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Discussion Starter #1
hey trying to search reviews for the Troy-built Vortex 2490 vs Cub Cadet 3x24swe both 24 inch versions.

Any opinions when coming to both companies or these specific snow blowers. Basically had to return my 24 inch 2xcub cadet we version cause the Chute was just crap.

So trying to make a decision on these two they are both around a thousand, troy built is a littler cheaper. I'm completely new to snow blowers so dont know which brand is better overall.

Any help would be great thanks
 

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The machines are basically identical except for paint.
both are made by MTD.
Cub Cadet and Troy-Bilt snowblowers havent been different for many decades.
All MTD's are essentially the same, just painted up for different brand names.

if there are any differences, they will be minor things like different dash panel layouts and perhaps slightly different "styling"..
but for the same size and HP rating, the guts of the machine will be essentially identical, no real differences to speak of.

Scot
 

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I'm betting they rolled off the same assembly line. Different paint booth.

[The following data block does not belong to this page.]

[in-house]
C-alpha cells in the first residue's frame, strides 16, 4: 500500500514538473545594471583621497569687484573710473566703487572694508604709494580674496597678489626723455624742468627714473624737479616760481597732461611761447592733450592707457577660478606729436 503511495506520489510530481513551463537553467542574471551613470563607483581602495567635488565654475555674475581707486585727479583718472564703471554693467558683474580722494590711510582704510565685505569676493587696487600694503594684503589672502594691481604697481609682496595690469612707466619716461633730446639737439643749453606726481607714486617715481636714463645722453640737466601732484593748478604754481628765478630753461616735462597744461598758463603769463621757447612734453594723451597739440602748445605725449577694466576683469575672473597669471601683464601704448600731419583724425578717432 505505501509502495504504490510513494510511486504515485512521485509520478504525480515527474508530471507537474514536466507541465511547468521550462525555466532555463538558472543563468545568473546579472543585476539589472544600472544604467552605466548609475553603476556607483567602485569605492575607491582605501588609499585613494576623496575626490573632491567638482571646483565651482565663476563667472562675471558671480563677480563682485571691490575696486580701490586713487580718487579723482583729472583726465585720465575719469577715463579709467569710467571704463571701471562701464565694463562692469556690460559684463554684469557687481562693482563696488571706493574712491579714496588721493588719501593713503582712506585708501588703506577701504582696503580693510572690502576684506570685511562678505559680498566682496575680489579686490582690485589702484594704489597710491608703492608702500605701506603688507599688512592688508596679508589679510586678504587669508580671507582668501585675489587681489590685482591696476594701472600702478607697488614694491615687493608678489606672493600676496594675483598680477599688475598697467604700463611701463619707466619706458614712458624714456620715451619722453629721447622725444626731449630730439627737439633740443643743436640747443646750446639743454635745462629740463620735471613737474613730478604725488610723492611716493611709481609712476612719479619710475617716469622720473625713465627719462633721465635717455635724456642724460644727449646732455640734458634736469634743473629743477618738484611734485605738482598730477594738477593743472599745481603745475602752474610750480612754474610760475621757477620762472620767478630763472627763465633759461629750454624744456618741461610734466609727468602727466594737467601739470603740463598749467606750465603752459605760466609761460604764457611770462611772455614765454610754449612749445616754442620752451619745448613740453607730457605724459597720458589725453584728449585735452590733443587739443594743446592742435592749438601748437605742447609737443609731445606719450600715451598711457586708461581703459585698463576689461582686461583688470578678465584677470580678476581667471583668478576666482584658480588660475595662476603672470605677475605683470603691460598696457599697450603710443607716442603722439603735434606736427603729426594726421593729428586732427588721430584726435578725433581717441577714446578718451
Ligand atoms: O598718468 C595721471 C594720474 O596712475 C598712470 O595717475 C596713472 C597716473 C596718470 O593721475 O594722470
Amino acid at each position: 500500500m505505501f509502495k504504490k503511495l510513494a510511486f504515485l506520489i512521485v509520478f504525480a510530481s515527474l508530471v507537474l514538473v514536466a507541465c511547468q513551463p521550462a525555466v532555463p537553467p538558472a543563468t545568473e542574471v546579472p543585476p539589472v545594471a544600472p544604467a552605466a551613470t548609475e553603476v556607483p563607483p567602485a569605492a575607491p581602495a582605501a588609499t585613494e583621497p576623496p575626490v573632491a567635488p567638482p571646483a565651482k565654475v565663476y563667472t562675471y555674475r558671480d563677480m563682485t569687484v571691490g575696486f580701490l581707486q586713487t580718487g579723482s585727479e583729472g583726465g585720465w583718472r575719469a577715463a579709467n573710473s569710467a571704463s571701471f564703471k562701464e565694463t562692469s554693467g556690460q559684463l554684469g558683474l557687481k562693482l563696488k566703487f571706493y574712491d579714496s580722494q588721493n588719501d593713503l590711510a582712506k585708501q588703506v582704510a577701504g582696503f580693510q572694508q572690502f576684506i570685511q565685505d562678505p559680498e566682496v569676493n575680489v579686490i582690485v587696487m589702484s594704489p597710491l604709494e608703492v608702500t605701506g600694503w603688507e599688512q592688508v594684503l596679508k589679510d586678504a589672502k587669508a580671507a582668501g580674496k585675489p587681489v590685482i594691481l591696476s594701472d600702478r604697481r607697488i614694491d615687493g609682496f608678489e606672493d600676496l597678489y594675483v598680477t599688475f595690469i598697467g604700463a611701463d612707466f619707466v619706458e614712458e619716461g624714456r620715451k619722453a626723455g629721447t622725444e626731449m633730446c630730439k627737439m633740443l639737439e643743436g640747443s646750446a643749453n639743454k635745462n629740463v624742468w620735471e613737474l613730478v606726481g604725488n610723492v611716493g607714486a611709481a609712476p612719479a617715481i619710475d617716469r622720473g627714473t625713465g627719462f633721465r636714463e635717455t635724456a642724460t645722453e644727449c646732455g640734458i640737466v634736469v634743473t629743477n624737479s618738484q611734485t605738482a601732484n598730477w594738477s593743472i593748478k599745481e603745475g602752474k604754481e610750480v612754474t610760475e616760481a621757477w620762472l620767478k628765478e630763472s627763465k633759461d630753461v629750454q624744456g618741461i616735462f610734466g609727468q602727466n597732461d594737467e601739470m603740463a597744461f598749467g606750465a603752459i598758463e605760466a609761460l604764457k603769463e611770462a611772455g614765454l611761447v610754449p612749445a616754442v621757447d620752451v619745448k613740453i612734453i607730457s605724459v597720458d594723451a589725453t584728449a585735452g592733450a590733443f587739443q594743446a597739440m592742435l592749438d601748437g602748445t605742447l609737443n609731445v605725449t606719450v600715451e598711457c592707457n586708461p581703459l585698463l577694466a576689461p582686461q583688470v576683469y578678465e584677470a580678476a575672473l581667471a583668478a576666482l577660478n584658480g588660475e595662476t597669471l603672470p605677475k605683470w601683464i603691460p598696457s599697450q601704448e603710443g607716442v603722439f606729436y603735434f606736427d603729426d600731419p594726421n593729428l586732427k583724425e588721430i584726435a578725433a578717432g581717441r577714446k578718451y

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Discussion Starter #5
leaning towards the cub cadet 3x...probably from home depot. Think its too much for NJ?, last year seems like it would have been perfect machine. I know once I spend the money on it, its not going to snow
 

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vv132 - based on the warranty, I would go for the CC.

here's my story - Last year I needed a new snowthrower to replace an aging yardman that worked great for many years but I started to help some neighbors with their driveway and sidewalk and therefore needed something with more umph!

I saw the CC3x rated highly at the snowblowersdirect and Consumer Reports. So.. I went to Depot and bought one. Not a lot of investigation on my part.